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Women, Minorities Underrepresented in Cybersecurity, DOD Expert Says

Sept. 2, 2020 | BY Terri Moon Cronk , DOD News

Women and minorities are underrepresented in the cybersecurity workforce, according to a panel of women cyber leaders participating in a virtual panel discussion on women in cyber leadership. 

A female service member looks at some equipment that sits on the hood of a military vehicle.
Supply Specialist
This 92 Yankee unit supply specialist with the 1485th Transportation Company of the Ohio Army National Guard prepares sensors of a vehicle-mounted, integrated laser engagement system at the Joint Readiness Training Center, Fort Polk, La., May 2, 2019. The 86th Infantry Brigade Combat Team (Mountain), Task Force Alpine deploys laser tag to augment the experience of a simulated fire exchange with actual consequences for soldiers and vehicles.
Photo By: Army Staff Sgt. Barbara Pendl, Army National Guard
VIRIN: 190502-Z-BA489-020

Katie Arrington, the Defense Department's chief information security officer for the undersecretary of defense for acquisition, said DOD has done a great deal to change that, but it still has a long way to go.

"We're actually going out and trying to cultivate really young women into our workforce," she said, adding that DOD is also trying to attract retired women veterans into the cyber world. "[We've] had so much success in that area over the past two years." 

Arrington said there is also a DOD workforce exchange program with private industry. 

"We look for our counterparts in different fields, specifically cyber, and we switch jobs," she explained. "And in doing that, we have the opportunity to really get involved in the commercial sector with women and educate them as to why they would want to [work for the Defense Department]."

Two Marines talk to another Marine.
Cyber Command
Marine Maj. Gen. Matthew G. Glavy, back to camera, commanding general of Marine Corps Forces Cyberspace Command, and Marine Chief Warrant Officer 2 Leila R. Doumanis, an offensive cyber weapons officer, brief Assistant Commandant of the Marine Corps Gen. Gary L. Thomas on existing and future cyberspace operations. The Marines conduct offensive and defensive cyber operations in support of United States Cyber Command and operate, secure and defend the Marine Corps Enterprise Network.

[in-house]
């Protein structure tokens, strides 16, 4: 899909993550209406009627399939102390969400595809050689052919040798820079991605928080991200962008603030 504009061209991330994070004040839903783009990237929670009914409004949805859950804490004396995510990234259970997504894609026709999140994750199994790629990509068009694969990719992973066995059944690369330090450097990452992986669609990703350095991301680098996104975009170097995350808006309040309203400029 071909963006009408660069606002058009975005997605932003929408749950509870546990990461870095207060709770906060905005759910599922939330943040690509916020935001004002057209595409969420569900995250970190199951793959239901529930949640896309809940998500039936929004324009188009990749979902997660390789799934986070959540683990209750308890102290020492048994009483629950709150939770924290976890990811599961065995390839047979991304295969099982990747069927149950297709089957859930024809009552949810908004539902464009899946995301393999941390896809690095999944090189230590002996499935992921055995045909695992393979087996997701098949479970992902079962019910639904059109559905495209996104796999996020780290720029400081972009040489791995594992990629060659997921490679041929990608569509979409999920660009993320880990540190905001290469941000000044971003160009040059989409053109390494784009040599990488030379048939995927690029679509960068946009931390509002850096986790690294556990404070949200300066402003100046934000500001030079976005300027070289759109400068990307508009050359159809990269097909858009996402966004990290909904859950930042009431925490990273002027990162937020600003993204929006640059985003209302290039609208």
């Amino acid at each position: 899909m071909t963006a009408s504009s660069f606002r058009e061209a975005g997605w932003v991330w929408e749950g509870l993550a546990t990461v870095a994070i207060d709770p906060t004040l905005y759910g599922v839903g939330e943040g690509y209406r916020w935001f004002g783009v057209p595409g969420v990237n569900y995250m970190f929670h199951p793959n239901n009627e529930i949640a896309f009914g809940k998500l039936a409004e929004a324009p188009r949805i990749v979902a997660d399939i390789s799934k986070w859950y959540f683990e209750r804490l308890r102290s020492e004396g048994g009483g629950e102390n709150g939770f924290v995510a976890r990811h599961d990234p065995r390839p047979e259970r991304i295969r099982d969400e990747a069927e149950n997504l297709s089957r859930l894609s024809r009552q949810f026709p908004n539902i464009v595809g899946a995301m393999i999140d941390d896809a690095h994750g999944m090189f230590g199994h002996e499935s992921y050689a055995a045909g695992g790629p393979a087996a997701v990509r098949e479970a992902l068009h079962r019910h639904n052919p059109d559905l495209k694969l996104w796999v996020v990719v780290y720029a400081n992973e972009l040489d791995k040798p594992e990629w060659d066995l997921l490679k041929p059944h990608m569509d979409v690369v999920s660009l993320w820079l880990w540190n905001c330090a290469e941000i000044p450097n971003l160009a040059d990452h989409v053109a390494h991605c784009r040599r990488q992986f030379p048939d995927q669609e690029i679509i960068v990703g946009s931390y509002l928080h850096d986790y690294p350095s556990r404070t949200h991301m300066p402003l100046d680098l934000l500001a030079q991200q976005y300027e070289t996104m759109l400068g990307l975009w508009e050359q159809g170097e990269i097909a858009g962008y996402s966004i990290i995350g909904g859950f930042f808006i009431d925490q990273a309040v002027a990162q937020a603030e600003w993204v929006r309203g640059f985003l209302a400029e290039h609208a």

Photo By: Marine Corps Staff Sgt. Jacob Osborne
VIRIN: 191002-M-VG716-0057

Equality in pay is an area in which Arrington believes DOD does well. 

Arrington said DOD is working diligently to make a level playing field in terms of pay for men and women. 

Investing in one's self is also critical to job achievement in the cyber realm, she said, adding, "Look at what your end goal is."

Arrington emphasized that it wasn't "career bandwidth" that led her to a leadership status in cyber, rather it was a "pure drive" to make it happen for her. "And it's definitely been interesting and tremendous fun," she said.

"Push yourself to new challenges … invest in yourself, and when you believe in you and you want something so desperately bad, the world will come with you," she advised. 

Four Marines look at a computer monitor.
Cyber Center
Marines with Marine Corps Forces Cyberspace Command in the cyber operations center at Lasswell Hall at Fort Meade, Md., conduct offensive and defensive cyber operations, Feb. 5, 2020. The group supports U.S. Cyber Command and operates, secures and defends the Marine Corps Enterprise Network.
Photo By: Marine Corps Staff Sgt. Jacob Osborne
VIRIN: 200205-M-VG714-0071C

Arrington said she believes cybersecurity is the thin line that keeps the United States safe from the rest of the world. 

"Anything we do now in cyber is so incredibly important. Don't ever doubt yourself. Lean in. It's OK to make a mistake. It's OK to fall down. It's OK to skin your knees," she advised. "Just make sure you know how to stand back up, brush off your knees, and get back in the game."

The panel discussion was hosted by GovernmentCIO Media & Research.